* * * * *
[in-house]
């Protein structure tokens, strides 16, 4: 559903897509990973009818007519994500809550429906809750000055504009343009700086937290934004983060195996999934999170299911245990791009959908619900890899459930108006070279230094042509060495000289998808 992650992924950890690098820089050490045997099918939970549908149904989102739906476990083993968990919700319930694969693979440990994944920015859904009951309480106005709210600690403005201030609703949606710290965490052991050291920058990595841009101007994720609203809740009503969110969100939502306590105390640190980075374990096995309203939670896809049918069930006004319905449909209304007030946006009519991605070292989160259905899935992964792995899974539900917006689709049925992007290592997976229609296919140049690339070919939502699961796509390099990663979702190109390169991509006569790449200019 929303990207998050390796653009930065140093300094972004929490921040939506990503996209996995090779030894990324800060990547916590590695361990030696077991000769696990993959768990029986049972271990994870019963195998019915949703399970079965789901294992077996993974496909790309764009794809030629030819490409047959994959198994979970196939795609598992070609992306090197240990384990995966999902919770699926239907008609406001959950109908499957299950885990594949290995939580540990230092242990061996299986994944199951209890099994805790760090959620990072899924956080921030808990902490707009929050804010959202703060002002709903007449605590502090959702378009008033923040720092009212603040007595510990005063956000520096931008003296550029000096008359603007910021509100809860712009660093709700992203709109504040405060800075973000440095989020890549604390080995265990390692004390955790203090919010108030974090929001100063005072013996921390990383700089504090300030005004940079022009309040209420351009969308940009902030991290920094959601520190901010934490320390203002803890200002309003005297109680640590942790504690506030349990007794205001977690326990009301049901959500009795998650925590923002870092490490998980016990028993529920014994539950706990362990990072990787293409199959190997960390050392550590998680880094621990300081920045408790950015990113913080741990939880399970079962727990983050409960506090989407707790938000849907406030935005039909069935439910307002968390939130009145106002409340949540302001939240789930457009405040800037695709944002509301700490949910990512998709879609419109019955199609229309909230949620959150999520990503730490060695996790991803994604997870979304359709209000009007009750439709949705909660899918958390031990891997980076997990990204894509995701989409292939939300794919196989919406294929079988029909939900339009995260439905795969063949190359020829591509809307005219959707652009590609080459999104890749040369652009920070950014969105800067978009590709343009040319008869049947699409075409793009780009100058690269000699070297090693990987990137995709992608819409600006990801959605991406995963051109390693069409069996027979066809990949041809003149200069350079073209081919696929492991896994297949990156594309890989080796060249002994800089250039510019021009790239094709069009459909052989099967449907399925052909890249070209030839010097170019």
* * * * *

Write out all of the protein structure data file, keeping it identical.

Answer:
[in-house]
């Protein structure tokens, strides 16, 4: 559903897509990973009818007519994500809550429906809750000055504009343009700086937290934004983060195996999934999170299911245990791009959908619900890899459930108006070279230094042509060495000289998808 992650992924950890690098820089050490045997099918939970549908149904989102739906476990083993968990919700319930694969693979440990994944920015859904009951309480106005709210600690403005201030609703949606710290965490052991050291920058990595841009101007994720609203809740009503969110969100939502306590105390640190980075374990096995309203939670896809049918069930006004319905449909209304007030946006009519991605070292989160259905899935992964792995899974539900917006689709049925992007290592997976229609296919140049690339070919939502699961796509390099990663979702190109390169991509006569790449200019 929303990207998050390796653009930065140093300094972004929490921040939506990503996209996995090779030894990324800060990547916590590695361990030696077991000769696990993959768990029986049972271990994870019963195998019915949703399970079965789901294992077996993974496909790309764009794809030629030819490409047959994959198994979970196939795609598992070609992306090197240990384990995966999902919770699926239907008609406001959950109908499957299950885990594949290995939580540990230092242990061996299986994944199951209890099994805790760090959620990072899924956080921030808990902490707009929050804010959202703060002002709903007449605590502090959702378009008033923040720092009212603040007595510990005063956000520096931008003296550029000096008359603007910021509100809860712009660093709700992203709109504040405060800075973000440095989020890549604390080995265990390692004390955790203090919010108030974090929001100063005072013996921390990383700089504090300030005004940079022009309040209420351009969308940009902030991290920094959601520190901010934490320390203002803890200002309003005297109680640590942790504690506030349990007794205001977690326990009301049901959500009795998650925590923002870092490490998980016990028993529920014994539950706990362990990072990787293409199959190997960390050392550590998680880094621990300081920045408790950015990113913080741990939880399970079962727990983050409960506090989407707790938000849907406030935005039909069935439910307002968390939130009145106002409340949540302001939240789930457009405040800037695709944002509301700490949910990512998709879609419109019955199609229309909230949620959150999520990503730490060695996790991803994604997870979304359709209000009007009750439709949705909660899918958390031990891997980076997990990204894509995701989409292939939300794919196989919406294929079988029909939900339009995260439905795969063949190359020829591509809307005219959707652009590609080459999104890749040369652009920070950014969105800067978009590709343009040319008869049947699409075409793009780009100058690269000699070297090693990987990137995709992608819409600006990801959605991406995963051109390693069409069996027979066809990949041809003149200069350079073209081919696929492991896994297949990156594309890989080796060249002994800089250039510019021009790239094709069009459909052989099967449907399925052909890249070209030839010097170019």